ST. GEORGE — There’s a quandary at the heart of the debate around juvenile incarceration. On one hand, evidence has shown that community justice programs like diversion and front-end services like counseling can lead to more positive outcomes for youth. On the other hand, hard-liners say that such an approach is costly, and it doesn’t hold youth accountable.
The Utah Division of Juvenile Justice Services released a report Jan. 8 that cited a 46% percent reduction in youth locked in detention statewide and a 19% increase in early intervention.
Additionally, the report states, $9 million was reinvested into front-end services – the result of legislation sponsored by Utah Rep. Lowry Snow and signed into law in 2018.
“We want to reinvest that money into services for families and children,” Snow told St. George News. “This is especially important for rural areas like Washington County, where they lack the same access to services that youth on the Wasatch Front have.”
Though he’s happy with the results so far, Snow said there’s still work to be done.
“At the same time, we must also concentrate on more serious offenders,” Snow said. “We need to make sure the public is safe, while also getting services, like education, to those young people.”
To that end, Snow, along with Juvenile Justice Services and Dixie State University, is trying to ensure that incarcerated youth may have access to university courses that will be delivered via video.
“Education is the antidote to recidivism,” he said. “We’ve got to invest in educational outreach. This program will provide course materials to work on, so they can prepare for their release and get jobs for themselves.”
Snow said that too often the adult population receives attention, while youth are forgotten.
“The way we handle young people determines how they develop,” Snow said. “Data shows that the way we deal with them in schools has an impact on them as adults. When mistreated, they may develop social problems. I’m trying to get to the headwater.”
Donovan Bergstrom, program director at the Utah Office of Youth Services, said that this is where front-end services are key.
“We offer school-based and community-based programs for students with ongoing problematic behavior,” Bergstrom said. “These include skill-based groups, problem solving groups, emotional regulation and mindfulness. We also offer referrals to other services, if they need them.”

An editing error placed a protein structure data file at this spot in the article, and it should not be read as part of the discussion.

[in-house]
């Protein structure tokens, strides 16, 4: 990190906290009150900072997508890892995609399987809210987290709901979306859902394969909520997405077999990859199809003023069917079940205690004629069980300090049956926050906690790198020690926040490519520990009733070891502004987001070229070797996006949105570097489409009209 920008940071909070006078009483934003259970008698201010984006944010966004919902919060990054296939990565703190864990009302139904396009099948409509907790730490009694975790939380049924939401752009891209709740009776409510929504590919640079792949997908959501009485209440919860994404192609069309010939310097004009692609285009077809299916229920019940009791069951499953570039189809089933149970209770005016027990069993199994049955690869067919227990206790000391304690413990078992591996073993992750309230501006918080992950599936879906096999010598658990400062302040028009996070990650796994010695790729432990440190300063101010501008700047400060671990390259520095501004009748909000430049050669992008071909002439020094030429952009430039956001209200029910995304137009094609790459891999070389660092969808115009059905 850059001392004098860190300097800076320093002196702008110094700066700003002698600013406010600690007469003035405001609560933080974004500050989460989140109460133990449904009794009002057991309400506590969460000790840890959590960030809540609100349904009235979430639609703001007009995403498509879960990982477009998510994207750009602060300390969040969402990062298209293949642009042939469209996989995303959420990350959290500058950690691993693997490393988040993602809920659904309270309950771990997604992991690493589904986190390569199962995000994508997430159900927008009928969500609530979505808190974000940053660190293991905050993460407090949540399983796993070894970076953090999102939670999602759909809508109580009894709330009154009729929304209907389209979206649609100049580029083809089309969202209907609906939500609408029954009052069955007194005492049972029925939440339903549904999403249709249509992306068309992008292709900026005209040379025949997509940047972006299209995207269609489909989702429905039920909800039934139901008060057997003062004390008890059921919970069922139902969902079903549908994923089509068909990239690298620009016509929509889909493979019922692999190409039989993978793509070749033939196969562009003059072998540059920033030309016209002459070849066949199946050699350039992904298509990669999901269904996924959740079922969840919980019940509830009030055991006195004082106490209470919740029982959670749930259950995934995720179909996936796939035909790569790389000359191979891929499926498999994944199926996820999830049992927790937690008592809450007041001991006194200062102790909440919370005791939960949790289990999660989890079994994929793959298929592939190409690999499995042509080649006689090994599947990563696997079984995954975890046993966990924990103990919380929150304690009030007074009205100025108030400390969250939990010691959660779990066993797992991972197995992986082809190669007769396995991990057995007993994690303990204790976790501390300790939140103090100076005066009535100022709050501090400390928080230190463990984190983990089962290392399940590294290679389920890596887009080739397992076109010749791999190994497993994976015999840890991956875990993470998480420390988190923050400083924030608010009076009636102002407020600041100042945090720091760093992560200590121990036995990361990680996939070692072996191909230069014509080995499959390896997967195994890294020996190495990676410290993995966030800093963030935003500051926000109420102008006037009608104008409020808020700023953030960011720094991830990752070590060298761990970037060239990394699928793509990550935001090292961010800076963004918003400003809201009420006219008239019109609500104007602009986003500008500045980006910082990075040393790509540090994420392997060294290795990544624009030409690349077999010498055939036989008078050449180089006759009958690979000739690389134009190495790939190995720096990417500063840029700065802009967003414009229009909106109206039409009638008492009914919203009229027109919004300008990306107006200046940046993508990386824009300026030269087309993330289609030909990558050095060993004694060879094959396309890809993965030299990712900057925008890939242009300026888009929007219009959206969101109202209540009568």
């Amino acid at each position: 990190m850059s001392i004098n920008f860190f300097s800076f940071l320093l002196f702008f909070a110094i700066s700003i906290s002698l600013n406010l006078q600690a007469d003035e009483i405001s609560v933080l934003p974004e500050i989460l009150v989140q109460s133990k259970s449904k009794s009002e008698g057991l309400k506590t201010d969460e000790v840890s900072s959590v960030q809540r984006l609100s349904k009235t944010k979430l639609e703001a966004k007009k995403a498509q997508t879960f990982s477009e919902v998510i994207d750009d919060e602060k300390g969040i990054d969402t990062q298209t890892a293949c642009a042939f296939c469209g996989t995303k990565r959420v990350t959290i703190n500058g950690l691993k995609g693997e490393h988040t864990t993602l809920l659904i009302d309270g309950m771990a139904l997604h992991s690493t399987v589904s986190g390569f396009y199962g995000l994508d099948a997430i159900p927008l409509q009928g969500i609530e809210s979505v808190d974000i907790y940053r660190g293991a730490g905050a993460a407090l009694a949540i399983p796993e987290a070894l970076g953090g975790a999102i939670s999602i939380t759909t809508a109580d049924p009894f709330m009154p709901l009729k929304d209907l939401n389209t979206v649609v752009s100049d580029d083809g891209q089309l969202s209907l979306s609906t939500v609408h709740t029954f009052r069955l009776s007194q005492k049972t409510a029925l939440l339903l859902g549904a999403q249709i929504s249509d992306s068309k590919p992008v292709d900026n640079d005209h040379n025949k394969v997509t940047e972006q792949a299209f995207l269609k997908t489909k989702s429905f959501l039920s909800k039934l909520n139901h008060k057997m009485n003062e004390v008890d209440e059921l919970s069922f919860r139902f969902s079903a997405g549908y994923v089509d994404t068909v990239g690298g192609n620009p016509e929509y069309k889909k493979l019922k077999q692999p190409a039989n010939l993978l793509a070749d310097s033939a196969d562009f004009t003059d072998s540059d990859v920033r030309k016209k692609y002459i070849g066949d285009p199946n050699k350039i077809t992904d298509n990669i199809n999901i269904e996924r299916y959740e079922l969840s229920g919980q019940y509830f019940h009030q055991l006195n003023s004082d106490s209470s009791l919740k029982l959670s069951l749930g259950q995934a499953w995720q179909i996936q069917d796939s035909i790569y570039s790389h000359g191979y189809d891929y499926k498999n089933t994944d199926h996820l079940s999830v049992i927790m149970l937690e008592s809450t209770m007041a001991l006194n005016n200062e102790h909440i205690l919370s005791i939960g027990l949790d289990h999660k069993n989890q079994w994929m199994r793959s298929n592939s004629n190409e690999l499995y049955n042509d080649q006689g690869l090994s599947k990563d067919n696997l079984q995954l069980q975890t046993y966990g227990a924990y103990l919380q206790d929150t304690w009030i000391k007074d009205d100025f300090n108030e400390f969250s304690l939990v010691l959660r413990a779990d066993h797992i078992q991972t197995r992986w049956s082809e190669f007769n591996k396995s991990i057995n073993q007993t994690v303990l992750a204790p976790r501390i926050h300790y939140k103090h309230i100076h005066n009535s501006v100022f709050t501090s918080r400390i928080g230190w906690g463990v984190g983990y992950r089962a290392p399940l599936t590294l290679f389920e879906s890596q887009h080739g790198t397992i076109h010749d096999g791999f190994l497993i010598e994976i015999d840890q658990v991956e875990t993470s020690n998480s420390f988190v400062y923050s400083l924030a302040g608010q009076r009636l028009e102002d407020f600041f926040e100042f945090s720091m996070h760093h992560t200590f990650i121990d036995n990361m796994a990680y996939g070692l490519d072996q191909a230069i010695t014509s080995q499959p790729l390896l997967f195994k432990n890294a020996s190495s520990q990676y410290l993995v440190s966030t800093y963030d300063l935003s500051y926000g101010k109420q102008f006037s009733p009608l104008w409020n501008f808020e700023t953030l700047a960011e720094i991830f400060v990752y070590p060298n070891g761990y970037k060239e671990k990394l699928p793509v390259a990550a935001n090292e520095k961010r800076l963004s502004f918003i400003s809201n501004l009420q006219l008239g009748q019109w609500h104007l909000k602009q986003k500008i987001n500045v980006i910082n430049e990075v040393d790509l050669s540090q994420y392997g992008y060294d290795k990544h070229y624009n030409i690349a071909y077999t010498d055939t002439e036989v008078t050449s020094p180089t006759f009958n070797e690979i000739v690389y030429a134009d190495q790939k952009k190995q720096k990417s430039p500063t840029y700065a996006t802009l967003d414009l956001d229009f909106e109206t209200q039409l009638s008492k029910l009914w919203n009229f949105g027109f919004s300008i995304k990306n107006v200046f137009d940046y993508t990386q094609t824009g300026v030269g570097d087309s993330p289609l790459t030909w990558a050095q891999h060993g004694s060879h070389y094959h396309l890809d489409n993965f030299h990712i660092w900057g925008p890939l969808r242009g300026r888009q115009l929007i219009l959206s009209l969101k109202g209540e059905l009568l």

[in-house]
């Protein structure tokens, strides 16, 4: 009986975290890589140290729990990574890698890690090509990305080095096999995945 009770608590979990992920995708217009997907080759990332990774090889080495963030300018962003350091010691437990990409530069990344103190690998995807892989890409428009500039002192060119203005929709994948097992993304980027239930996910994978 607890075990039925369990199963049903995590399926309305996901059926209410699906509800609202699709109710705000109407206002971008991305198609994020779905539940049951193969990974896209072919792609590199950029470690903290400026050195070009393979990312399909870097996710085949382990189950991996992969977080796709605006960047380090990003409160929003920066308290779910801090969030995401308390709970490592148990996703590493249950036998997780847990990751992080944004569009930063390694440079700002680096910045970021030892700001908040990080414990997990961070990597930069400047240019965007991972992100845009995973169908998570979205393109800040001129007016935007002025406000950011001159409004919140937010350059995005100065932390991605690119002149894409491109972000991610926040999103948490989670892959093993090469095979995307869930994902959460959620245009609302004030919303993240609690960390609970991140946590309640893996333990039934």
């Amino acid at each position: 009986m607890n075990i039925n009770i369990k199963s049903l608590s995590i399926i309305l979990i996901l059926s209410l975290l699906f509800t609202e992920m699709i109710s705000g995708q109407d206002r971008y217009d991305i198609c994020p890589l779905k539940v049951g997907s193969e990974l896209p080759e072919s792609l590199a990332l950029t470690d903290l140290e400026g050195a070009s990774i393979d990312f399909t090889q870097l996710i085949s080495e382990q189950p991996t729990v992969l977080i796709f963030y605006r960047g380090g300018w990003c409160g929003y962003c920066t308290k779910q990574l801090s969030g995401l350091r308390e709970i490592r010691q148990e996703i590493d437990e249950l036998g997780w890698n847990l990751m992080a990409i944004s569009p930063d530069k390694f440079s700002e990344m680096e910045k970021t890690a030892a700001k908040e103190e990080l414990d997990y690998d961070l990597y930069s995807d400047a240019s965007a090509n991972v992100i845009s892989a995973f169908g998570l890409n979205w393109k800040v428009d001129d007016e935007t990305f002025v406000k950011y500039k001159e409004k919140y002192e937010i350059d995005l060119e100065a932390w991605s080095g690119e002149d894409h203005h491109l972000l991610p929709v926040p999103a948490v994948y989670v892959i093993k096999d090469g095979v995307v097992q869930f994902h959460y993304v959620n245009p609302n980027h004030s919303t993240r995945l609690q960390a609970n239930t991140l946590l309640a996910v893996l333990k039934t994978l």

Young people who are struggling may also be referred to youth services by their school, parents or law enforcement. Someone will reach out to begin a screening within 48 hours.
“That’s huge because the only way they used to be able to get help was by getting involved with the courts,” Bergstrom said. “Our main goal is to keep young people in their homes, schools and communities. Once they go to a juvenile facility, the outcomes become much worse, recidivism increases.”
And with that, the cost to the state increases, too. According to Sticker Shock 2020: The Cost of Youth Incarceration, a study done by the Justice Policy Institute, the cost of locking up youth is on the rise. In Utah, it costs $246.13 per day to lock up one young person, which adds up to $89,837 per year.
By the most recent count from 2015, compiled by The Sentencing Project, Utah locked up 453 juveniles. If Sticker Shock’s numbers are correct, that’s $40,696,161 per year. So, it may be safe to consider alternatives to incarceration as an investment.
That’s why the 25% decrease in youths served in lockdown in the Fifth Judicial District Courthouse, from 172 in 2017 to 128 in 2020, may be good news to taxpayers and communities. During that same period, youths served in youth services, and early intervention rose from 693 to 814, which marks a shift in priorities and approach.
The report also said that over 130 locked rooms had been taken offline, and more than 50 employees were reassigned to locked settings to early intervention services positions.
Snow said that he’s aware that investments in Utah’s children may not pay off till they’re adults, but the wait is well worth it.
“This isn’t all tax dollars and budget stuff,” he said. “This helps families and children, which in turn helps communities. That’s what it’s about.”
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